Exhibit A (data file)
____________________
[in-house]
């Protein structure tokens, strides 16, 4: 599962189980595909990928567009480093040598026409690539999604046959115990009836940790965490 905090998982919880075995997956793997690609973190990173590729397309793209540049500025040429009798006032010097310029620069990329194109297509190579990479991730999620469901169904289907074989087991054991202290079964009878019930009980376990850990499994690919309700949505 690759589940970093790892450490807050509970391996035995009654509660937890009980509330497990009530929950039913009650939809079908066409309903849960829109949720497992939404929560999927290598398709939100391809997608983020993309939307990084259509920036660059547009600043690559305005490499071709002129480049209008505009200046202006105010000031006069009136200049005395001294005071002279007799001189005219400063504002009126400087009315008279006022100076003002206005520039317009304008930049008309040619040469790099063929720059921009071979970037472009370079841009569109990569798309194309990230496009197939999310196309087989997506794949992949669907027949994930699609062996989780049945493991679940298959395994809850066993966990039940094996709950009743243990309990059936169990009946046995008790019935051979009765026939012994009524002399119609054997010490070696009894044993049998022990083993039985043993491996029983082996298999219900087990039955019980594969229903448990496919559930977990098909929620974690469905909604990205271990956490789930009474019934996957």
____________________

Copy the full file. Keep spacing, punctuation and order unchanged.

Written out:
[in-house]
């Protein structure tokens, strides 16, 4: 599962189980595909990928567009480093040598026409690539999604046959115990009836940790965490 905090998982919880075995997956793997690609973190990173590729397309793209540049500025040429009798006032010097310029620069990329194109297509190579990479991730999620469901169904289907074989087991054991202290079964009878019930009980376990850990499994690919309700949505 690759589940970093790892450490807050509970391996035995009654509660937890009980509330497990009530929950039913009650939809079908066409309903849960829109949720497992939404929560999927290598398709939100391809997608983020993309939307990084259509920036660059547009600043690559305005490499071709002129480049209008505009200046202006105010000031006069009136200049005395001294005071002279007799001189005219400063504002009126400087009315008279006022100076003002206005520039317009304008930049008309040619040469790099063929720059921009071979970037472009370079841009569109990569798309194309990230496009197939999310196309087989997506794949992949669907027949994930699609062996989780049945493991679940298959395994809850066993966990039940094996709950009743243990309990059936169990009946046995008790019935051979009765026939012994009524002399119609054997010490070696009894044993049998022990083993039985043993491996029983082996298999219900087990039955019980594969229903448990496919559930977990098909929620974690469905909604990205271990956490789930009474019934996957």